Source Novosti

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RE: Akademik Fyodorov
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Russian polar explorers have chosen a new ice floe for the North Pole-34 drifting station in the Arctic Ocean Friday.

"The ice floe is located at 75 degrees north latitude and 120 degrees east longitude. It is five kilometres long, five kilometres wide, and some two meters thick" - Alexander Danilov, deputy head of the Arctic and Antarctic Research Institute.

The station will open in two days.

The 14 researchers will continue exploring the Central Arctic region, which Russia first began to study back in 1937 at the world's first drifting station, North Pole-1.
The new station will replace North Pole-33, which was dismantled in early September. The researchers and equipment were evacuated from the station because the ice floe split into ten fragments

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RE: NP-34
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The evacuation of the Russian drifting station North Pole-33 (NP-33) has been completed

"On September 6 at 11.30 p.m. Moscow time (7.30 p.m. GMT) the drifting station NP-33 was removed from an ice-floe. All equipment and materials according to regulations of environment protection were loaded on board the Akademik Fyodorov ship. The vessel, led by the icebreaker Arktika, set off the region where a new station, the NP-34, will be established" - Sergei Balyasnikov, spokesman for the Arctic and Antarctic Research Institute.

It will take the Akademik Fyodorov a week to get to the north of the Novosibirsk Islands, where the new station will be set up. On the way, the scientists will have to choose a new ice floe for the station.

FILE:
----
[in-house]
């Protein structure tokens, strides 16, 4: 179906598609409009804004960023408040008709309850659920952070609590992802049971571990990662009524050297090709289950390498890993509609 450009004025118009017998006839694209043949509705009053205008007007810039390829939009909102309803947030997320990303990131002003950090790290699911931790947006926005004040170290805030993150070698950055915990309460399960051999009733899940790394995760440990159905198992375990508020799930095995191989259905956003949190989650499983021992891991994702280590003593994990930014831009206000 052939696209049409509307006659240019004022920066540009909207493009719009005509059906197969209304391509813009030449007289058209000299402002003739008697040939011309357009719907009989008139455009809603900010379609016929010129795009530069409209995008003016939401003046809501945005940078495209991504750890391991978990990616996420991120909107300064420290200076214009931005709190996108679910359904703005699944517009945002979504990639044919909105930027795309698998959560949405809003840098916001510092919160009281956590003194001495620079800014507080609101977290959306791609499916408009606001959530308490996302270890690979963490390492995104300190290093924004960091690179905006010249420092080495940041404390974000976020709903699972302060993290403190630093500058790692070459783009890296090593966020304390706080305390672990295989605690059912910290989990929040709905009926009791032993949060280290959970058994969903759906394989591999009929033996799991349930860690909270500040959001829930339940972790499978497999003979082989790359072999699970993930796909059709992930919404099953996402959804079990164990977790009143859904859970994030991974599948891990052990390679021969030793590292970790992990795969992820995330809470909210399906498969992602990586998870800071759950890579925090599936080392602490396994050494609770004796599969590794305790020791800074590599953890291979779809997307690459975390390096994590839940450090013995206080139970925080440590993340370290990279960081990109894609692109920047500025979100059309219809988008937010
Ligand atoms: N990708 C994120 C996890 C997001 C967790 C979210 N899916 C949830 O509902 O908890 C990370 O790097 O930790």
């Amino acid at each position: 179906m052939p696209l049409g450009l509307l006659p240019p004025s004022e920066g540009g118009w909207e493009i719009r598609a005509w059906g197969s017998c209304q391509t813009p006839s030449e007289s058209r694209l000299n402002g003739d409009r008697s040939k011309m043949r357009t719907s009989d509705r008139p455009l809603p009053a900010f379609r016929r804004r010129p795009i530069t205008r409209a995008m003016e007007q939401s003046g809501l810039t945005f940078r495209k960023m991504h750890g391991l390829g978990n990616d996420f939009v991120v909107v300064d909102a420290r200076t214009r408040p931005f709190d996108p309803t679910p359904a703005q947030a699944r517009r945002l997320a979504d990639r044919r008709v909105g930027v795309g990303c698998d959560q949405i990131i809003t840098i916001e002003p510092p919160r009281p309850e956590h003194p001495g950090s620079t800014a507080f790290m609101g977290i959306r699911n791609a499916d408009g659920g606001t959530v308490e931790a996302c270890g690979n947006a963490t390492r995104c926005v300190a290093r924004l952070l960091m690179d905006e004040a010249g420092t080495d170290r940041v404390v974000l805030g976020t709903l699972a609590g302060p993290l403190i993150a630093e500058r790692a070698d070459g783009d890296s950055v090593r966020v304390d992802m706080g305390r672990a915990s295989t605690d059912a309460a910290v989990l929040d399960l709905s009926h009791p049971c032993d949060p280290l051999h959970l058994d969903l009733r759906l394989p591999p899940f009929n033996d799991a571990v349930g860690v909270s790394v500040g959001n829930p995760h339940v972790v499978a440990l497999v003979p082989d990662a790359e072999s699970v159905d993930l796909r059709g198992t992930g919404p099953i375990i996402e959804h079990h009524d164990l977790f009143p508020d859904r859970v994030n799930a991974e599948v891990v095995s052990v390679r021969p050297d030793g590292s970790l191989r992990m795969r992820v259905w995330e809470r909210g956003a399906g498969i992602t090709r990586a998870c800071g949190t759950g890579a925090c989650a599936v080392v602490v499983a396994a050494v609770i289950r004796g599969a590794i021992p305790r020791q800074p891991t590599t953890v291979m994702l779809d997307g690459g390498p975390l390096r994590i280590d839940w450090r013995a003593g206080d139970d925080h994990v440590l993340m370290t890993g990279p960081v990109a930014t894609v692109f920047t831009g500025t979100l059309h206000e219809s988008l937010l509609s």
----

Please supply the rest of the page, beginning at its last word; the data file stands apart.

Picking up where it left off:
The NP-34 will open after September 15, after which 14 polar scientists will conduct scientific research for another year.
The evacuation of the NP-33 started on September 4 after the ice floe where it was based wore out, split up into more than 10 pieces and was carried by winds into the neighbouring areas of the Atlantic Ocean.

The NP-33 started work on September 9, 2004. Scientists continued the research into the Central Arctic that Russia began in 1937 at the world's first drifting station NP-1. The research will help scientists to find more about natural processes in the Central Arctic, which could help to explain the causes of global climatic changes.

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RE: Akademik Fyodorov
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In a groundbreaking event in Arctic navigation history, the Russian supply ship Akademik Fyodorov’s has reached the North Pole unassisted by an icebreaker.

Member of Parliament Artur Chilingarov, who is also a renowned Arctic explorer, said the historic voyage, which he described as a "unique and risky mission," had been coordinated from parliament headquarters in Moscow. He said it was the first time in the global history of navigation that an ordinary vessel had successfully made her way through the ice-covered Arctic waters and reached the pole without assistance from an icebreaker.

The Akademik Fyodorov is now heading back to the North Pole 33 drifting station.


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The transport ship Akademik Fyodorov, flagship of the research fleet of the Russian Academy of Sciences, which is currently cruising the high latitudes of the Arctic Ocean has independently crossed the 87th latitude, thus becoming the world’s first ship to approach the North Pole without an icebreaker escort.

The ship set the new record at 12:00 hours GMT, 26 August, 2005.

"Not a single transport ship has ever tried to climb so close towards the Pole without an icebreaker" - Vladimir Strugatsky, vice-president of the Association of Russian Polar Researchers.



The previous record of high-altitude navigation also belongs to this ship. In 2000 it crossed the 82nd parallel on its own in the area of the Mendeleyev Ridge.

The Akademik Fyodorov’s crew will rendezvous and take aboard a research expedition drifting on an ice-flow at the moment, and to land a new expedition to another ice floe.
The ship set sail from the Novosibirsk Islands, has yet to cover a distance of around 360 nautical miles towards the drifting polar station SP-33.